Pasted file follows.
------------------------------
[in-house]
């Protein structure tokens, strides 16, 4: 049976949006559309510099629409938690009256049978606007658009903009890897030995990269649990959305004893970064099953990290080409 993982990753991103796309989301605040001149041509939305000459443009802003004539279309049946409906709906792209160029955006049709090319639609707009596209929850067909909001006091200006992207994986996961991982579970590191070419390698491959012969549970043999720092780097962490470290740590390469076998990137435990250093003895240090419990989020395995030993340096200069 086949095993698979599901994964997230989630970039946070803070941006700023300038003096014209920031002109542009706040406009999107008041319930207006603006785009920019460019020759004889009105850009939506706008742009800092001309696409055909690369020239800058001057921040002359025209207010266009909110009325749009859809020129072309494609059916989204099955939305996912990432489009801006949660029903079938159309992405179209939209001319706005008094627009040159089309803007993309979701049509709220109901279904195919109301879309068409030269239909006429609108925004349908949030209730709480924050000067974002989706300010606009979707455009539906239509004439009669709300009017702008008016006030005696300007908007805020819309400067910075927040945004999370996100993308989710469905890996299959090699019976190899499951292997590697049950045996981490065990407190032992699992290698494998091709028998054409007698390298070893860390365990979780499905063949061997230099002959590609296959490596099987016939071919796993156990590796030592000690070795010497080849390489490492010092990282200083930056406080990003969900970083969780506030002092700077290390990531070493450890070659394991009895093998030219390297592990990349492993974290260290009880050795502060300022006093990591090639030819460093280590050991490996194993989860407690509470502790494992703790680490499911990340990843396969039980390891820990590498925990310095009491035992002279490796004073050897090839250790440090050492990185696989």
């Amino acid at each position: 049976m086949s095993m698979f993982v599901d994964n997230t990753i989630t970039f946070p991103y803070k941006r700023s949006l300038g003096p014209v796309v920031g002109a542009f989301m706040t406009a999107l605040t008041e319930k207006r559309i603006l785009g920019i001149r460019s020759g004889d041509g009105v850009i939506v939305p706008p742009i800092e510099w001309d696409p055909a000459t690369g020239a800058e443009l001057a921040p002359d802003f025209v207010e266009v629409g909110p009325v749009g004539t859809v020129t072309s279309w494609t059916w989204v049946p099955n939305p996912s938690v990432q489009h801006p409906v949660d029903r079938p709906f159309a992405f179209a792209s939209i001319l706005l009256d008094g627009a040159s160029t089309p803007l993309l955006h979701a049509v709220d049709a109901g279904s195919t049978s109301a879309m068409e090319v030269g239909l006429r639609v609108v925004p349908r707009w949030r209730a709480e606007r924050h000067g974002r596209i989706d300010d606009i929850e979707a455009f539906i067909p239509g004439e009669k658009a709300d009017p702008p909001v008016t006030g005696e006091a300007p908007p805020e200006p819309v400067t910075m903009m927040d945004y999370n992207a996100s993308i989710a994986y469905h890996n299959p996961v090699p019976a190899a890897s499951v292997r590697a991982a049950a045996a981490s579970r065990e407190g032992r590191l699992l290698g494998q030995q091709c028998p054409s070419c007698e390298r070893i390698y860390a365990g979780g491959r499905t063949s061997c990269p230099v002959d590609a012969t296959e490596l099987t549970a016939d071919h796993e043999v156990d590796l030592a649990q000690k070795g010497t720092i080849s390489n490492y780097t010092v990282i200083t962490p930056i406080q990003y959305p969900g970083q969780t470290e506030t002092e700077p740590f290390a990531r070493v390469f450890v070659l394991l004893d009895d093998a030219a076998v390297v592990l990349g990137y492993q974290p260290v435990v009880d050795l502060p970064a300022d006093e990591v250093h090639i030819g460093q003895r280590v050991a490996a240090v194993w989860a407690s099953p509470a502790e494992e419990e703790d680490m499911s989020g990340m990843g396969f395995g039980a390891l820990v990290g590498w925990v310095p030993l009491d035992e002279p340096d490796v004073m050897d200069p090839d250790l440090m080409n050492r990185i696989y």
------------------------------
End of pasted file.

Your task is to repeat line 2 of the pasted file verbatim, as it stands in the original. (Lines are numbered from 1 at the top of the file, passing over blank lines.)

């Protein structure tokens, strides 16, 4: 049976949006559309510099629409938690009256049978606007658009903009890897030995990269649990959305004893970064099953990290080409 993982990753991103796309989301605040001149041509939305000459443009802003004539279309049946409906709906792209160029955006049709090319639609707009596209929850067909909001006091200006992207994986996961991982579970590191070419390698491959012969549970043999720092780097962490470290740590390469076998990137435990250093003895240090419990989020395995030993340096200069 086949095993698979599901994964997230989630970039946070803070941006700023300038003096014209920031002109542009706040406009999107008041319930207006603006785009920019460019020759004889009105850009939506706008742009800092001309696409055909690369020239800058001057921040002359025209207010266009909110009325749009859809020129072309494609059916989204099955939305996912990432489009801006949660029903079938159309992405179209939209001319706005008094627009040159089309803007993309979701049509709220109901279904195919109301879309068409030269239909006429609108925004349908949030209730709480924050000067974002989706300010606009979707455009539906239509004439009669709300009017702008008016006030005696300007908007805020819309400067910075927040945004999370996100993308989710469905890996299959090699019976190899499951292997590697049950045996981490065990407190032992699992290698494998091709028998054409007698390298070893860390365990979780499905063949061997230099002959590609296959490596099987016939071919796993156990590796030592000690070795010497080849390489490492010092990282200083930056406080990003969900970083969780506030002092700077290390990531070493450890070659394991009895093998030219390297592990990349492993974290260290009880050795502060300022006093990591090639030819460093280590050991490996194993989860407690509470502790494992703790680490499911990340990843396969039980390891820990590498925990310095009491035992002279490796004073050897090839250790440090050492990185696989």